But even so, the case of World Fire & Marine Ins. Co. v. Carolina Mills Distributing Co., 8 Cir., 169 F.2d 826, 4 A.L.R.2d 523, presents persuasive reasons for sustaining the action of the court below. The very provisions of the policy under consideration in the case at bar were analyzed and construed in that case. The facts there, more favorable to appellants' contention than those in the instant case, were stated by the Court as follows, 169 F.2d at page 827: '* * * while that policy was in effect there was an unusually heavy rain. As a result, the city's main sewer located under the surface of the street in front of appellee's building became overloaded and the resulting pressure in that sewer caused water therefrom to flow back through a soil pipe connecting the plumbing system in appellee's building with the city sewer. The pressure extended up into the plumbing system inside the building and caused a metal cap covering an opening in a portion of the plumbing system, called a 'house trap', located in the basement, to be broken and forced off with the result that the basement was flooded and appellee's merchandise was damaged * * *.' It was held, 169 F.2d at page 830, that 'The excepting clause [meaning the clause enumerating hazards not
[ 172 Pa. Super. Page 587]
covered] in its entirety did not apply when * * * there was an accidental discharge of water from within the plumbing system.' (Emphasis added.)
The reasons for that holding are well stated in the following excerpts from the opinion of the Court. At page 829 of 169 F.2d: 'It [insuring clause] did not merely insure against water damage in general terms and leave the door open to the exception of water damage caused by some particular instrumentality without conflict with the general insuring clause. It narrowed the water damage covered to certain carefully circumscribed types of water damage. Included in those narrowly defined types of damage covered was the damage involved in this case -- 'damage caused solely by the accidental discharge, leakage or overflow of water * * * from within the * * * Plumbing Systems * * *'.' And at pages 829, 830 of 169 F.2d: 'The excepting clause here involved appears in the contract in a paragraph dealing with subjects not ordinarily connected with plumbing systems within a building. * * * It is not unreasonable to assume that the loss or damage intended to be excepted by the words 'backing up of sewers or drains' was, like the other losses excepted in this paragraph, such losses as would result from causes having no connection with the plumbing system, or from the discharge of water 'outside' the plumbing system (as distinguished from 'within' the plumbing system) such as the backing up of an open sewer in a basement.'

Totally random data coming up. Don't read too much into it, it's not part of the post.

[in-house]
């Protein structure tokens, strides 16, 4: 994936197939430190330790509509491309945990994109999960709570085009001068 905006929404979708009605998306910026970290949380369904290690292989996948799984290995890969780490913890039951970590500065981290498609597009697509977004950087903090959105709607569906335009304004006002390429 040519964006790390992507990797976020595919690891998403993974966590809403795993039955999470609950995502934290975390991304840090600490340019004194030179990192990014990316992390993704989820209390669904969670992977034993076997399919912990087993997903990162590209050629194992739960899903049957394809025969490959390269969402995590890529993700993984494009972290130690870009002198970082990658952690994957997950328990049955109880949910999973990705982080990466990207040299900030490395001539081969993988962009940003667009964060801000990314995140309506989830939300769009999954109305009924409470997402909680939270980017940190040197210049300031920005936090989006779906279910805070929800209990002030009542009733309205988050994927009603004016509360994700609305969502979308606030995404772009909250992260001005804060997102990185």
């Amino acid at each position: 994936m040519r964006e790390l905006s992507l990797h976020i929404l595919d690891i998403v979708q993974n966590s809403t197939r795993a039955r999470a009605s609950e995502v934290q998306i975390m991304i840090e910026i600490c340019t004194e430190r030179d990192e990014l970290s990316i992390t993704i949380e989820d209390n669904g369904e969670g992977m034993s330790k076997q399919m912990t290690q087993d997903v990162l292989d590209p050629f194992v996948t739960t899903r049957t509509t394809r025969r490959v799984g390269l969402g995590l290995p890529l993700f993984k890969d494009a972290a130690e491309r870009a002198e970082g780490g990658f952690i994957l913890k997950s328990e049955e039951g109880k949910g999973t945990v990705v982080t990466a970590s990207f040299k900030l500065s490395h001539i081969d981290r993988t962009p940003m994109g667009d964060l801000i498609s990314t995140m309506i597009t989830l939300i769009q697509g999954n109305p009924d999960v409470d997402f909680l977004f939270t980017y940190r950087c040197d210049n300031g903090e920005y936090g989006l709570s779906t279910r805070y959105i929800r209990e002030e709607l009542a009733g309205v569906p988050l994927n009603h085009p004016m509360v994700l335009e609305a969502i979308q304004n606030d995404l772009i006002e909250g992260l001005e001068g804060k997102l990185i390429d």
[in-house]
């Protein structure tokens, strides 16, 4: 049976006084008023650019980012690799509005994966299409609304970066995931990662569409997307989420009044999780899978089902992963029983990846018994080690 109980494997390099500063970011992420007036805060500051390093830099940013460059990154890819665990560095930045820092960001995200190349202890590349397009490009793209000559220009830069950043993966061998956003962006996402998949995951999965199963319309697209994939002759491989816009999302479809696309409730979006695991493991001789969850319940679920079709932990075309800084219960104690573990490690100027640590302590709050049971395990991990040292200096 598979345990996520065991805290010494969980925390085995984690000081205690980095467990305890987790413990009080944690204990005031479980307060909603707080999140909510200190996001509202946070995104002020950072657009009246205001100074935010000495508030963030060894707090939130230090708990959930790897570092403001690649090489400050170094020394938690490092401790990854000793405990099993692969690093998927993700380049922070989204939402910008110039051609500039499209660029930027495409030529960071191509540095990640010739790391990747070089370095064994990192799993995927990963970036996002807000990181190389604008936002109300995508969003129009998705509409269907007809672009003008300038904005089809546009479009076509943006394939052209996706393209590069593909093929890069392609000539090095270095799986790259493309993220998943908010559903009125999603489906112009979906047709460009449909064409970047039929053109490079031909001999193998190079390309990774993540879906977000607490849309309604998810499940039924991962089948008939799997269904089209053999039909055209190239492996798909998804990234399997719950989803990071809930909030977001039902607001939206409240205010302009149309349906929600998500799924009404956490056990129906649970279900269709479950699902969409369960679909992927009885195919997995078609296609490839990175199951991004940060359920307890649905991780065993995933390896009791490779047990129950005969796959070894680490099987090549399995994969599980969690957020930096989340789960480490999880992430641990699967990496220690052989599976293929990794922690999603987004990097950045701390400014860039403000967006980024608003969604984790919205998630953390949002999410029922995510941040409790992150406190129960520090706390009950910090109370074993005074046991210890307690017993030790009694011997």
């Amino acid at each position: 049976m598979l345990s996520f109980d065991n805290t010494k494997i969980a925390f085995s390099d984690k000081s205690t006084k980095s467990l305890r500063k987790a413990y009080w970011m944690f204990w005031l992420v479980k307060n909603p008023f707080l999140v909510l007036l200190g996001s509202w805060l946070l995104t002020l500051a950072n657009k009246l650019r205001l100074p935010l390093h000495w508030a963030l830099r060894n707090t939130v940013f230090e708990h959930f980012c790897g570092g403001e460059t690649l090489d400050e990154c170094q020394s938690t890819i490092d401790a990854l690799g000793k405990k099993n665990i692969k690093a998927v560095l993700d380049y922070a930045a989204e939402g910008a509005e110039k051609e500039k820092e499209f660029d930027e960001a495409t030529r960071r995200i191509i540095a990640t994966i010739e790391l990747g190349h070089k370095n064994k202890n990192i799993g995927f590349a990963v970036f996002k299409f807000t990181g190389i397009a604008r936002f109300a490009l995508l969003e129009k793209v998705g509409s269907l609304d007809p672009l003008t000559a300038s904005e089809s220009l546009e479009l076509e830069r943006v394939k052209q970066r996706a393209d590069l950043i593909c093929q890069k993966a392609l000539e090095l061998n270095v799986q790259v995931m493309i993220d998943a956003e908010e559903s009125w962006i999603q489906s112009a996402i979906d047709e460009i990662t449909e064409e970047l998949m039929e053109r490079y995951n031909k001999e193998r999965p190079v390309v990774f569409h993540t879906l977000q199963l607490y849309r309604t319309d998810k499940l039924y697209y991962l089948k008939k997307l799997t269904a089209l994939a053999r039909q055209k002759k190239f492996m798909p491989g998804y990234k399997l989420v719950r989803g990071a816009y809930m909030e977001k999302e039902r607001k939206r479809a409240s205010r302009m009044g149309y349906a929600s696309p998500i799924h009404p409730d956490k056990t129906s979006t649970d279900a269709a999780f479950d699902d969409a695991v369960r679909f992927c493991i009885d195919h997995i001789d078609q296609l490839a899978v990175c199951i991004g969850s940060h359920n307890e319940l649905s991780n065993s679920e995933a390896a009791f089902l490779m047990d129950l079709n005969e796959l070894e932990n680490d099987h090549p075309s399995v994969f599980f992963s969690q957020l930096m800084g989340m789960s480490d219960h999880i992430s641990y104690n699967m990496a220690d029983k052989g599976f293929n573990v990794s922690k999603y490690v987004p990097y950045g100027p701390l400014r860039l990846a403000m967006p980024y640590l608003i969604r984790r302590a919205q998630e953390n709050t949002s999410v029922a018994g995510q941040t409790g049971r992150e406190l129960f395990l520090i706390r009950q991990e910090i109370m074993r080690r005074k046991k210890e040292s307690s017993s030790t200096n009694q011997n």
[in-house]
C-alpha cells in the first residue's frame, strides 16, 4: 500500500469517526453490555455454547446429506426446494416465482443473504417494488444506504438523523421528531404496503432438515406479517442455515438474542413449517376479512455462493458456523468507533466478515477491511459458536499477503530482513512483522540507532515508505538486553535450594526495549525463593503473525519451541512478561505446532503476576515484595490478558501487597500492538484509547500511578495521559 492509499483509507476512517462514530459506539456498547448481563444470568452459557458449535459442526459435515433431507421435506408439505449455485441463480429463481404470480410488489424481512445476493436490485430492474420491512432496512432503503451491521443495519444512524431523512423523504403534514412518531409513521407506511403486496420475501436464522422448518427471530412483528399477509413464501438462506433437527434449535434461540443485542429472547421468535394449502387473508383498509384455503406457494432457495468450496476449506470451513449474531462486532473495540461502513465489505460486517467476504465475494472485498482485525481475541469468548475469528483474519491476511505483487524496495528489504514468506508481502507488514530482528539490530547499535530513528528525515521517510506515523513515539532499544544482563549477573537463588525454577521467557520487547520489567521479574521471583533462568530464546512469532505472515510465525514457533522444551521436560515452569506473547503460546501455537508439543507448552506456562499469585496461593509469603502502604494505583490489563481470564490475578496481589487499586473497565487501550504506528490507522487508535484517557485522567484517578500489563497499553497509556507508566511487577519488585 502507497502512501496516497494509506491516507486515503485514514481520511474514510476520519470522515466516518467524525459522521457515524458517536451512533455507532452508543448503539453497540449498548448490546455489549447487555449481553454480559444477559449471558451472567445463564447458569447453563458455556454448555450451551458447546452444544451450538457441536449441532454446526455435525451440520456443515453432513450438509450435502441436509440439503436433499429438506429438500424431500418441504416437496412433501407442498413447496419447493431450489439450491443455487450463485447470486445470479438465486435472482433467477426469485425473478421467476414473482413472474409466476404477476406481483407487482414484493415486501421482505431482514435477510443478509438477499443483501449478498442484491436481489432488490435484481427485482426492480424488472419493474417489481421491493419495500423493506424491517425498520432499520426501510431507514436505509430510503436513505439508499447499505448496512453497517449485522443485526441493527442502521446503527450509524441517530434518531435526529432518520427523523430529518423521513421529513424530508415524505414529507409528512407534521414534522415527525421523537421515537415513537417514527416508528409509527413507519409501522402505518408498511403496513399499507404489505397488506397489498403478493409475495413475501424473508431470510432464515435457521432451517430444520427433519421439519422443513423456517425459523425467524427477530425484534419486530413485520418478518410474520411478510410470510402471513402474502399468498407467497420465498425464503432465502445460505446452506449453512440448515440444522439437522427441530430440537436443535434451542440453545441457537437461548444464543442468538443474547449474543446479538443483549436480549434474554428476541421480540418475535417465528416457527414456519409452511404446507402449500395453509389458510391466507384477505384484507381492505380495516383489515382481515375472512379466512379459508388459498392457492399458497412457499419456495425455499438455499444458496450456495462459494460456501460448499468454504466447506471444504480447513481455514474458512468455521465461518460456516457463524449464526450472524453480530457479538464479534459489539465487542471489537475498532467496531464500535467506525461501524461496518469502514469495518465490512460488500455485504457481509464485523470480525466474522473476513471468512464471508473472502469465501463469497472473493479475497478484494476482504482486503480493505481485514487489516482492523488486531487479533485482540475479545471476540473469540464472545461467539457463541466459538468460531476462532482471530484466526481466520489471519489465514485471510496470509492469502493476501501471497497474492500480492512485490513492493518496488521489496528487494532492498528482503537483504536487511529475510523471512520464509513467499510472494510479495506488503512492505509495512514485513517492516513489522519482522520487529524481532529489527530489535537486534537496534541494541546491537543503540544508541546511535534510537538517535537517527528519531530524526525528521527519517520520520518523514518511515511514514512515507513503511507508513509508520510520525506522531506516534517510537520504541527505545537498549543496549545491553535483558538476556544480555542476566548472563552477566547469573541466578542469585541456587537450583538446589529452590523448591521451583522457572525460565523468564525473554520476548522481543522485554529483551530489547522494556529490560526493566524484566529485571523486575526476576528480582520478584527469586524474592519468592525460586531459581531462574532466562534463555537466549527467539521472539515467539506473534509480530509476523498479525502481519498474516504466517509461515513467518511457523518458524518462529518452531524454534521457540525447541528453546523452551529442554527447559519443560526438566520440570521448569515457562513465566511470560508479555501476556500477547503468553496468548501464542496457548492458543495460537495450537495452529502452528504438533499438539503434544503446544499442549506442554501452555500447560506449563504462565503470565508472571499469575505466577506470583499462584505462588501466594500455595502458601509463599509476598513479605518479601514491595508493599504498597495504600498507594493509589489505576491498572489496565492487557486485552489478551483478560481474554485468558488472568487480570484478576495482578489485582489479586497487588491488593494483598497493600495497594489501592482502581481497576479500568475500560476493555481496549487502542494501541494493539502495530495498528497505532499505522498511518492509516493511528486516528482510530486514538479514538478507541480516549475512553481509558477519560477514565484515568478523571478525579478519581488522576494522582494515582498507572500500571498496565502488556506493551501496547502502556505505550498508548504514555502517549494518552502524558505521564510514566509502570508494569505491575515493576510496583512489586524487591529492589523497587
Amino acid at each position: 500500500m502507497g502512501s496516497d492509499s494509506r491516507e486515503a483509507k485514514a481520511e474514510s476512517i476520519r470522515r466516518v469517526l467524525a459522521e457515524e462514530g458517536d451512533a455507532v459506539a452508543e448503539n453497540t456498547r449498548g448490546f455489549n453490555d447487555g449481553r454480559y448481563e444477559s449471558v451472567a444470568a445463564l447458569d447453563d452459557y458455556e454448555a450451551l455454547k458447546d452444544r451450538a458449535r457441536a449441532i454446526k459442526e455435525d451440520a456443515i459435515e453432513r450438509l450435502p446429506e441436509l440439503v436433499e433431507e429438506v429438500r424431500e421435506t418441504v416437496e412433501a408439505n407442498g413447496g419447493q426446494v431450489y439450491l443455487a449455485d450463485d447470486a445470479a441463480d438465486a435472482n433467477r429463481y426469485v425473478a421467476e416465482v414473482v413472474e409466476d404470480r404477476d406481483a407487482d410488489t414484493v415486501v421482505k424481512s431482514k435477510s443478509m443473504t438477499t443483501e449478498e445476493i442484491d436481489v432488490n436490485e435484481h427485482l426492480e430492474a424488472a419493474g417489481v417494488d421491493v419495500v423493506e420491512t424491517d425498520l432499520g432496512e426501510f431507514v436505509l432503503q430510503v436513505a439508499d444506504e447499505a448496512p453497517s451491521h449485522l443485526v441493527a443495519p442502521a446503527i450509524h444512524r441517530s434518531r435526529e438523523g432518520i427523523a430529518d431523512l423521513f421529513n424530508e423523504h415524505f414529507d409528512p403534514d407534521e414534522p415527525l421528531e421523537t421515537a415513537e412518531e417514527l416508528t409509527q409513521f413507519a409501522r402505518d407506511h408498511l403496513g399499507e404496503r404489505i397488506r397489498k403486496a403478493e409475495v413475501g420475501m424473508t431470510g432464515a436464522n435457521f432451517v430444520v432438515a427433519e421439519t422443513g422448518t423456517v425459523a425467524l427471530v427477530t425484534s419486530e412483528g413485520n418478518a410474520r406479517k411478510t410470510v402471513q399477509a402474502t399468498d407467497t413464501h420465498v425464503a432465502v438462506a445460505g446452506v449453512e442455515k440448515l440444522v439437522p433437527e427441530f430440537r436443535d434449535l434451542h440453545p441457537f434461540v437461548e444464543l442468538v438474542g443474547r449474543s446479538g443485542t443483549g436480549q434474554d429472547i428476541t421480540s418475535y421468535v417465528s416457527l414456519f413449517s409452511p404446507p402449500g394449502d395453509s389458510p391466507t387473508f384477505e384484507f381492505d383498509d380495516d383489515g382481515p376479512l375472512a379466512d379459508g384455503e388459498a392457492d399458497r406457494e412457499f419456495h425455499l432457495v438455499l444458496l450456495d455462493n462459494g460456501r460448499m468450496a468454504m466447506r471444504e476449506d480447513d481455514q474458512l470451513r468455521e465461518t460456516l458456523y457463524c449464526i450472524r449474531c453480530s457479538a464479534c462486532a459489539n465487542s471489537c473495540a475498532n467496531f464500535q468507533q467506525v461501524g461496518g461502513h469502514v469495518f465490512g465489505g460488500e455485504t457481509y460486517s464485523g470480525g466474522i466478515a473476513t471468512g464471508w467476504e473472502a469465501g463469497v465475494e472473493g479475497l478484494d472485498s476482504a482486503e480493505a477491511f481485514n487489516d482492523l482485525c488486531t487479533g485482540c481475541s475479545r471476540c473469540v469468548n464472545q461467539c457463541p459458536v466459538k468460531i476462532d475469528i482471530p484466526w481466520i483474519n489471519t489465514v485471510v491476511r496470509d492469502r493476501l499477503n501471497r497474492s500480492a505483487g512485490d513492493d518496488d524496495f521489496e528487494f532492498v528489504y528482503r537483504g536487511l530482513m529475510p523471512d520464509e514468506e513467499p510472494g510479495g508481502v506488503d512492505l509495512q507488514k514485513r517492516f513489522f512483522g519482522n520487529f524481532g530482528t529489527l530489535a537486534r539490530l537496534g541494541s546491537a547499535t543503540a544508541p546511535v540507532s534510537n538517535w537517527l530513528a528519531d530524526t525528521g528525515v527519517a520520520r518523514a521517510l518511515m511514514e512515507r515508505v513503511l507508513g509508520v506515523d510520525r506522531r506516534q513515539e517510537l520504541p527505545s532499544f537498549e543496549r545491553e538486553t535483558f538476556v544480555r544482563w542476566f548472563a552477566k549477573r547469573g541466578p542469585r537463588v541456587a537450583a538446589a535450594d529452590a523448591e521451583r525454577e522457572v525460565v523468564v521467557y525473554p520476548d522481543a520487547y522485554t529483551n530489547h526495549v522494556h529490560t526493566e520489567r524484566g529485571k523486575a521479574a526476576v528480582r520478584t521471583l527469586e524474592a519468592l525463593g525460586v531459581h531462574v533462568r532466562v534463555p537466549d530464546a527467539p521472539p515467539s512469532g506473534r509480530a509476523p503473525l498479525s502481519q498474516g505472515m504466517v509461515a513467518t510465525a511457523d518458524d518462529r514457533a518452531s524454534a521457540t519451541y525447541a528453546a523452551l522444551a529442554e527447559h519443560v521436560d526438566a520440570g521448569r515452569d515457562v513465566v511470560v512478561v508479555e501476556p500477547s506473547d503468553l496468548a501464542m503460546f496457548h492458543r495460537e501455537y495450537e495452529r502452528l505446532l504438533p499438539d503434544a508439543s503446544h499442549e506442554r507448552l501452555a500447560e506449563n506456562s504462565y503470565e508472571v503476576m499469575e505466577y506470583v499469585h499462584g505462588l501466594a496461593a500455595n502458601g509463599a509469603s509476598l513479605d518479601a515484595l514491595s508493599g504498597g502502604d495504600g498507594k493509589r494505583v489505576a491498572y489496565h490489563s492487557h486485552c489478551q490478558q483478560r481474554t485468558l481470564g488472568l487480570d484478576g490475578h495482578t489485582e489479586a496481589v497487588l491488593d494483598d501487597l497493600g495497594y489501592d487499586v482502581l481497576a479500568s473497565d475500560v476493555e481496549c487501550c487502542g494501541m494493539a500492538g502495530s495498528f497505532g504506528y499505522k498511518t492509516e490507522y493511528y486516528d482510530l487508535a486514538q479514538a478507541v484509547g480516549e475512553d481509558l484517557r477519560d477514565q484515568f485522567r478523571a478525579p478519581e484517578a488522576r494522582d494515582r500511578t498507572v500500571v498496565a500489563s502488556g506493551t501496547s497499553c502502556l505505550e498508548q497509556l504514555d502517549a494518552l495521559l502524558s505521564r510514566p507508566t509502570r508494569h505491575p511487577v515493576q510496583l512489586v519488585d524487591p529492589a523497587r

The case having been fairly tried and properly submitted to the jury, its verdict will not be disturbed.
ARNOLD, J., absent.